Toward Sensible Affirmative Action Policies

          King Hall (UC Davis) Law School Advocate
                       November 1994

  		   Norman Matloff 
               UCD Dept. of Computer Science 
  Former Chair, Academic Senate Committee on Affirmative Action
Affirmative Action makes an easy target for critics. Conservatives dismiss it as "social engineering," while even liberals wince at the horror stories of middle-class job applicants with 1/16 Portuguese blood qualifying as "Hispanic."

Yet in spite of the existence of some abominable implementations, Affirmative Action remains a solidly valid concept. Sensibly designed, it can be both equitable and a genuine plus for society as a whole.

Even Affirmative Action's worst critics agree that all of us, not just the poor or disfranchised, lose when society's underclass grows and becomes increasingly distant from the rest of the population. Affirmative Action helps to remedy (though certainly is far from a full solution to) this problem. For example, Affirmative Action can provide a second chance at success to the high school kid who, say due to family problems has less than stellar grades but is otherwise energetic, sharp-witted and creative. There have been numerous cases in which Affirmative Action made a tremendous difference in the lives of students in such settings.

But even more important is the concept, trite as it sounds, of role models. A Hispanic campus janitor once put this quite succinctly. He noted that in the little village in which he grew up, the two most respected people were the priest and the doctor. Yet it never occurred to him or his boyhood friends that they too might pursue such careers. His attitude may have been different had some of his older relatives, say, entered one of these professions and thus served as role models. Affirmative Action helps to foster this. There is also what I call a "reverse role model." I remember seeing two computer science students on campus, one black and the other Asian. The black student was explaining some technical point which had mystified the Asian. If the latter had grown up with little exposure to blacks, this experience would help counter any negative stereotypes he had harbored.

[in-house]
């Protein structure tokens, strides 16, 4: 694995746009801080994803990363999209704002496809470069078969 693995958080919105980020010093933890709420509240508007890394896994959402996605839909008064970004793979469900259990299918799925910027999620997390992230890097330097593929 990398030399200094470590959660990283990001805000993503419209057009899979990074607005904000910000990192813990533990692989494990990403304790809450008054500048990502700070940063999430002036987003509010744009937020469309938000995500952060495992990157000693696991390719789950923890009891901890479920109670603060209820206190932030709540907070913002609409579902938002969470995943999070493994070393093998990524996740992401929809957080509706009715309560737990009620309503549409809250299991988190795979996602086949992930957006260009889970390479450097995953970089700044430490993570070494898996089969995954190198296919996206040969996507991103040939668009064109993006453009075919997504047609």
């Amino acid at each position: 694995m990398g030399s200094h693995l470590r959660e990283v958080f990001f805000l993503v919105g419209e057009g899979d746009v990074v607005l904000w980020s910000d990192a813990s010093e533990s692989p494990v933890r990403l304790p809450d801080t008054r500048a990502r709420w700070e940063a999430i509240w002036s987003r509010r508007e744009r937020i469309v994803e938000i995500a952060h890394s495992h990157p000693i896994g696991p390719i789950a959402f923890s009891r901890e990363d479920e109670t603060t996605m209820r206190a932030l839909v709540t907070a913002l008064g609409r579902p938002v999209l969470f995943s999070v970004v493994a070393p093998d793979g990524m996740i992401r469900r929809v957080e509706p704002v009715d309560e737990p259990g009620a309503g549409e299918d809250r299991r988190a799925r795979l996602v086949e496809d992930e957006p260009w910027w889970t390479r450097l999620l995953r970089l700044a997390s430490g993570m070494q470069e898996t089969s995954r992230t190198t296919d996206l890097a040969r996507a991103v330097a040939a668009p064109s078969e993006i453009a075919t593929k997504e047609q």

But what about the issue of fairness? Shouldn't the best qualified applicants be given priority? The answers to such questions require a critical examination of just what is meant by "best qualified."

For concreteness, let us consider the question of admissions policy for a famous university, with many more applicants than open slots. Let us ask whether, say applicants with higher SAT scores should get automatic priority in admissions over those with lower scores.

It goes without saying that test scores are not perfect measurement tools, and thus should not be overapplied. Yet for most students, test scores will at least reliably predict whether the student's academic skills are "in the same league with" those of typical students at the given school.

Thus, some threshhold values should be established for numerics such as SAT scores, below which there is little expectation of success at this school. But, after having set such threshhold values, there is, except for very special cases, really no defensible reason for further comparison of test scores among applicants. The university admissions process is, after all, not like a track meet, where even differences of tenths of a second are of momentous significance. I have talked to many students who complain about Affirmative Action in university admissions policies. They somehow feel that higher SAT scores give one an inherent "right" to admission to a famous school. But when I ask whether they take advantage of the special points of such a school---do they attend the public lectures by world figures who visit, do they make use of the extensive library facilities, do they make it a point to take courses from Nobel laureates---the answer is almost invariably no. On the contrary, these students usually admit that they simply want to acquire the prestigious name that the school offers. With such a confession, they clearly lose any right to the moral high ground they claim on the basis of something like SAT scores.

Once the applicant pool has been narrowed by setting reasonable threshholds as described above, the university has every right to use other factors as selection criteria, such as racial/ethnic/gender diversity, disadvantaged background (including for impoverished Anglos), and so on. In fact, use of a lottery in this pool is probably as good a diversity-producing mechanism as any, and has the virtue of being less subject to arbitrary decisions.